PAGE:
The Worst Option But for All the Others? Investment Treaty Arbitration in Historical Context
In this article, Postdoctoral Fellow Daniel Behn assesses the evolution of investment treaty arbitration, its current functioning and criticism, and perspectives for future development. Read the full article (SSRN).
As with any international legal order, the modern investment treaty regime might serve multiple purposes; but it appears that one purpose stands out as the primary driver for the development and maintenance of the regime as it is currently practiced: providing effective legal remedies to foreign investors in the event a dispute arises in the state hosting their investments (all other purposes are ancillary). And from that perspective, investment treaty arbitration appears to be performing this function. This purpose (providing for investment treaty arbitration) is a response to a long-standing historical problem facing foreign investors investing abroad; and this form of adjudication – while arguably flawed – could be seen as providing an alternative, more effective and peaceful form of dispute settlement when compared to previous modes established to solve the problems relating to disputes that arise in the context of foreign investment.
This contribution aims to evaluate the performance in terms of its singular purpose. This approach will be pursued in two perspectives: one evolutionary, one revolutionary. From an evolutionary perspective, the performance of investment treaty arbitration will be evaluated as a worthy institution whose practice has identified particular performance deficits (eg overall transparency of the regime, perceived arbitrator bias, targeting of particular states, frivolous claims, high legal costs, insensitivity to states’ public interest objectives, etcetera), but whose continued practice is still needed in resolving the historical problems of foreign investment protection that it has sought to remedy. Further, it is a system of adjudication that is reflexive; and is capable of reform and positive evolutionary development. From a revolutionary perspective, the performance of investment treaty arbitration will be evaluated as a system of adjudication that is structurally flawed and is incapable of ever performing as an effective and fair form of adjudication; and that further, its purpose is no longer needed given progressive developments in the rule of law globally in the past 50 years. If this is true, then the problems that investment treaty arbitration originally sought to remedy (provide legal dispute settlement against states where rule of law standards are sub-optimal and local judiciaries are ineffective or weak) might no longer be justified. This is a significant line of reasoning put forward in regard to whether the possibility of investment treaty arbitration is even needed in the TTIP between the US and the EU.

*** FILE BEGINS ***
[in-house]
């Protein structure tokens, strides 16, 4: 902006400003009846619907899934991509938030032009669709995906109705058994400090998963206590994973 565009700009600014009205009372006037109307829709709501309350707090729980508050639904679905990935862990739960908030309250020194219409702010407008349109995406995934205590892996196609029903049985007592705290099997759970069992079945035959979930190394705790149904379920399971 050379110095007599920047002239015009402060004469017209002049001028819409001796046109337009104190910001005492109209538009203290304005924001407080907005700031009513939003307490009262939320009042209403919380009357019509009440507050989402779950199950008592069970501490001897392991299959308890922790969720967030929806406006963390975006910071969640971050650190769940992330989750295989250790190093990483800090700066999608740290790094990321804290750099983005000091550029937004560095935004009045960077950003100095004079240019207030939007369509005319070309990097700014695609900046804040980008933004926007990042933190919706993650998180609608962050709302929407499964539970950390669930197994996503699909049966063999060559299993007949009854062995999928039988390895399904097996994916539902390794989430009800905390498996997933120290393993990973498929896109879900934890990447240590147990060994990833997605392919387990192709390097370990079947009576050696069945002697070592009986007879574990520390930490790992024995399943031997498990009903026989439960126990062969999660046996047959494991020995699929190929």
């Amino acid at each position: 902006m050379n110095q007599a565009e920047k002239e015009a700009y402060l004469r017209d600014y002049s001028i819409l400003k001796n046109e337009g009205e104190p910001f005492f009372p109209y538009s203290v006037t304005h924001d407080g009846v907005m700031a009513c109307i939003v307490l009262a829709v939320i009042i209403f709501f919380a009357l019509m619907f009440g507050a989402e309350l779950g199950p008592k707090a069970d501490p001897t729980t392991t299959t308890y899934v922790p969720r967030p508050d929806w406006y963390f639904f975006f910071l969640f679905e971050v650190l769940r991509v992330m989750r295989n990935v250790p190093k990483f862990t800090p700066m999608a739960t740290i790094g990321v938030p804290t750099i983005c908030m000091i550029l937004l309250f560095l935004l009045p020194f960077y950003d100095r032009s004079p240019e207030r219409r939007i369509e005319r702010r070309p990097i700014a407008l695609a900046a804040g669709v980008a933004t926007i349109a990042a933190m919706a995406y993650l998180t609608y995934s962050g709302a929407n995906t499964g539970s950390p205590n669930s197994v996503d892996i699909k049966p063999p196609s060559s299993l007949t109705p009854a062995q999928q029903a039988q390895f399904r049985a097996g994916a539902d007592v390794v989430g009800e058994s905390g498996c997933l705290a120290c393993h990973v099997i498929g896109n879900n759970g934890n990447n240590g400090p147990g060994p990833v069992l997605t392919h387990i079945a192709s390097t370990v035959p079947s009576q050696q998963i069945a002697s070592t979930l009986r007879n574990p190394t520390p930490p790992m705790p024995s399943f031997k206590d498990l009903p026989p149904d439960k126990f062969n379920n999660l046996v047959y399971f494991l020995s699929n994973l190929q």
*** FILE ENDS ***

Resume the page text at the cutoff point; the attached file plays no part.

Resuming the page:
This contribution then proceeds by looking at:
- 1) the purpose of investment treaty arbitration in historical terms;
- 2) problems with assessing the performance of investment treaty arbitration given its decentralized structure;
- 3) the performance of investment treaty arbitration from its beginnings to its contemporary practice; and
- 4) possible alternative futures, in evolutionary and revolutionary perspective, that could be envisioned for the resolution of foreign investment disputes given the performance (or lack thereof) of investment treaty arbitration to date?